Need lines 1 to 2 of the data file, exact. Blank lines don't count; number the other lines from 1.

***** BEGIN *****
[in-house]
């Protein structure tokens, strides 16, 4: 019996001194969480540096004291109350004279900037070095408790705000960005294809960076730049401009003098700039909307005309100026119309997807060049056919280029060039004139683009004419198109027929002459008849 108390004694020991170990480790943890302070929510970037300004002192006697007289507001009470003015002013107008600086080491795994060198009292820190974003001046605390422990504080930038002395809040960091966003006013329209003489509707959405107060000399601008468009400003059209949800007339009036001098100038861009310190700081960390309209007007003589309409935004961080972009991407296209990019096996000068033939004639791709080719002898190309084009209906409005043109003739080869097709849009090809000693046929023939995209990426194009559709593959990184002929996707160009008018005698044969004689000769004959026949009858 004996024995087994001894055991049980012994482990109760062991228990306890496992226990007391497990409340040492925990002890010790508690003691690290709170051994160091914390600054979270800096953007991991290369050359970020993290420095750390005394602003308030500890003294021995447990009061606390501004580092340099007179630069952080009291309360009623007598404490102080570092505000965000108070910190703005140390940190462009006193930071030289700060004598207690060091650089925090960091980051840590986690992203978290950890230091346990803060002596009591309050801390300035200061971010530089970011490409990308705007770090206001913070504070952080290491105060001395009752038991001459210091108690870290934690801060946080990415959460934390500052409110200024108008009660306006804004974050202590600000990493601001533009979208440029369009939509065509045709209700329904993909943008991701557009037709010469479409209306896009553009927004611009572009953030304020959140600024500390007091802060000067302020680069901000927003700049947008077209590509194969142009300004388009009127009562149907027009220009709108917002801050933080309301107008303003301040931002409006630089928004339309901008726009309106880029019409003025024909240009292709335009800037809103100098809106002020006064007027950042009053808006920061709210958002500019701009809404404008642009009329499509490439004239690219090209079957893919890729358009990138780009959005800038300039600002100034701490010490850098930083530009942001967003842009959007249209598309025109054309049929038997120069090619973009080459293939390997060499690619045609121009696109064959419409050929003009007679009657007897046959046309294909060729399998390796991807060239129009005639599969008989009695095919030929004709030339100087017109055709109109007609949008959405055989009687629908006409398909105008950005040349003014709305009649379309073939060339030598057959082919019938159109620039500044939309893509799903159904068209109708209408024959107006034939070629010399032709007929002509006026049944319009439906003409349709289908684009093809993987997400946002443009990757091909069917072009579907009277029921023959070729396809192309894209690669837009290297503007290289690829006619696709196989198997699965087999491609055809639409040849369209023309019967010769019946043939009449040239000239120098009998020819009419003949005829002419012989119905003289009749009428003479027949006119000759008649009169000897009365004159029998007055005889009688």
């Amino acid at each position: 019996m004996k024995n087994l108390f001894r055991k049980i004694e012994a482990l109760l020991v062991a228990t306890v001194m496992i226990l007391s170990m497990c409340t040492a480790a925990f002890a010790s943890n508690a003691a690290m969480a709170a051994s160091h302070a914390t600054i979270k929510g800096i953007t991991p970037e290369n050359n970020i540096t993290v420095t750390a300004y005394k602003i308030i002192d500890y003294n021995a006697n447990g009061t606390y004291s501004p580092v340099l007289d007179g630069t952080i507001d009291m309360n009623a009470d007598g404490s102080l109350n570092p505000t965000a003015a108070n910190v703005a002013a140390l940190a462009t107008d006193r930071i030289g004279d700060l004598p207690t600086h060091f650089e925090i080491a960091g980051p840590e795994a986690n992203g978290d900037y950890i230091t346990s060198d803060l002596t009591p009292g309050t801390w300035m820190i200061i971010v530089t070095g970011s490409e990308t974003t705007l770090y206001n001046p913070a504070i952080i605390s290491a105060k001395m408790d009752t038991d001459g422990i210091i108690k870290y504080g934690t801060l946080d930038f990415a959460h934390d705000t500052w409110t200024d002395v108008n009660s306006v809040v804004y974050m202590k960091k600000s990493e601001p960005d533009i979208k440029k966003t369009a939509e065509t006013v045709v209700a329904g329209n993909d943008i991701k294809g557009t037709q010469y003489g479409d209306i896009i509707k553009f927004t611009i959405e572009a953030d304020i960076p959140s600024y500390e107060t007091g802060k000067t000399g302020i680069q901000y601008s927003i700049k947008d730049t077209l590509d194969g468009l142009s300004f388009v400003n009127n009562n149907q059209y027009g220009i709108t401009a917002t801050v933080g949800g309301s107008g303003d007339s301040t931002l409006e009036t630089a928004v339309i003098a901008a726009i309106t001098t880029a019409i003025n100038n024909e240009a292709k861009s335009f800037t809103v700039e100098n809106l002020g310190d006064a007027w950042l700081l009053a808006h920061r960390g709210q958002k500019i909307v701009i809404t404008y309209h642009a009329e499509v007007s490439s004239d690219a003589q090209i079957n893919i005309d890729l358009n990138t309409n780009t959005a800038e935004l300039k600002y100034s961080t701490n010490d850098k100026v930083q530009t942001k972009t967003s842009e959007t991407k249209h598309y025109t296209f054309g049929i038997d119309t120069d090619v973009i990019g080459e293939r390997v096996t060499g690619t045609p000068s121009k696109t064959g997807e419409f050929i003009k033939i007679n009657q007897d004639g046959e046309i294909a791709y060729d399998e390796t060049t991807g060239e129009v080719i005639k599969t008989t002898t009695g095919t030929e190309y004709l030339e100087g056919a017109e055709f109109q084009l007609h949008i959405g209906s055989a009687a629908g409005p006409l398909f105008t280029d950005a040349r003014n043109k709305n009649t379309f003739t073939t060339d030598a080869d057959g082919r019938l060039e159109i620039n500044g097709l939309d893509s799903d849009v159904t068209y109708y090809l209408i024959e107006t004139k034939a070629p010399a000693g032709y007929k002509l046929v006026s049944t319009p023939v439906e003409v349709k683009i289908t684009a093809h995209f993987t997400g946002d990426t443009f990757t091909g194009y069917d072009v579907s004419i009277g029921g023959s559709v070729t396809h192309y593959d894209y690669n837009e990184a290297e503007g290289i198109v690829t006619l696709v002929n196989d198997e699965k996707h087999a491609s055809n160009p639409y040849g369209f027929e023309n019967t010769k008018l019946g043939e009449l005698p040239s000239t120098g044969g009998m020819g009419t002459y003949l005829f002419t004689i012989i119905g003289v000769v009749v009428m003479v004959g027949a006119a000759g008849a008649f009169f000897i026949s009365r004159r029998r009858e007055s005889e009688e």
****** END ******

[in-house]
């Protein structure tokens, strides 16, 4: 019996001194969480540096004291109350004279900037070095408790705000960005294809960076730049401009003098700039909307005309100026119309997807060049056919280029060039004139683009004419198109027929002459008849 108390004694020991170990480790943890302070929510970037300004002192006697007289507001009470003015002013107008600086080491795994060198009292820190974003001046605390422990504080930038002395809040960091966003006013329209003489509707959405107060000399601008468009400003059209949800007339009036001098100038861009310190700081960390309209007007003589309409935004961080972009991407296209990019096996000068033939004639791709080719002898190309084009209906409005043109003739080869097709849009090809000693046929023939995209990426194009559709593959990184002929996707160009008018005698044969004689000769004959026949009858 004996024995087994001894055991049980012994482990109760062991228990306890496992226990007391497990409340040492925990002890010790508690003691690290709170051994160091914390600054979270800096953007991991290369050359970020993290420095750390005394602003308030500890003294021995447990009061606390501004580092340099007179630069952080009291309360009623007598404490102080570092505000965000108070910190703005140390940190462009006193930071030289700060004598207690060091650089925090960091980051840590986690992203978290950890230091346990803060002596009591309050801390300035200061971010530089970011490409990308705007770090206001913070504070952080290491105060001395009752038991001459210091108690870290934690801060946080990415959460934390500052409110200024108008009660306006804004974050202590600000990493601001533009979208440029369009939509065509045709209700329904993909943008991701557009037709010469479409209306896009553009927004611009572009953030304020959140600024500390007091802060000067302020680069901000927003700049947008077209590509194969142009300004388009009127009562149907027009220009709108917002801050933080309301107008303003301040931002409006630089928004339309901008726009309106880029019409003025024909240009292709335009800037809103100098809106002020006064007027950042009053808006920061709210958002500019701009809404404008642009009329499509490439004239690219090209079957893919890729358009990138780009959005800038300039600002100034701490010490850098930083530009942001967003842009959007249209598309025109054309049929038997120069090619973009080459293939390997060499690619045609121009696109064959419409050929003009007679009657007897046959046309294909060729399998390796991807060239129009005639599969008989009695095919030929004709030339100087017109055709109109007609949008959405055989009687629908006409398909105008950005040349003014709305009649379309073939060339030598057959082919019938159109620039500044939309893509799903159904068209109708209408024959107006034939070629010399032709007929002509006026049944319009439906003409349709289908684009093809993987997400946002443009990757091909069917072009579907009277029921023959070729396809192309894209690669837009290297503007290289690829006619696709196989198997699965087999491609055809639409040849369209023309019967010769019946043939009449040239000239120098009998020819009419003949005829002419012989119905003289009749009428003479027949006119000759008649009169000897009365004159029998007055005889009688």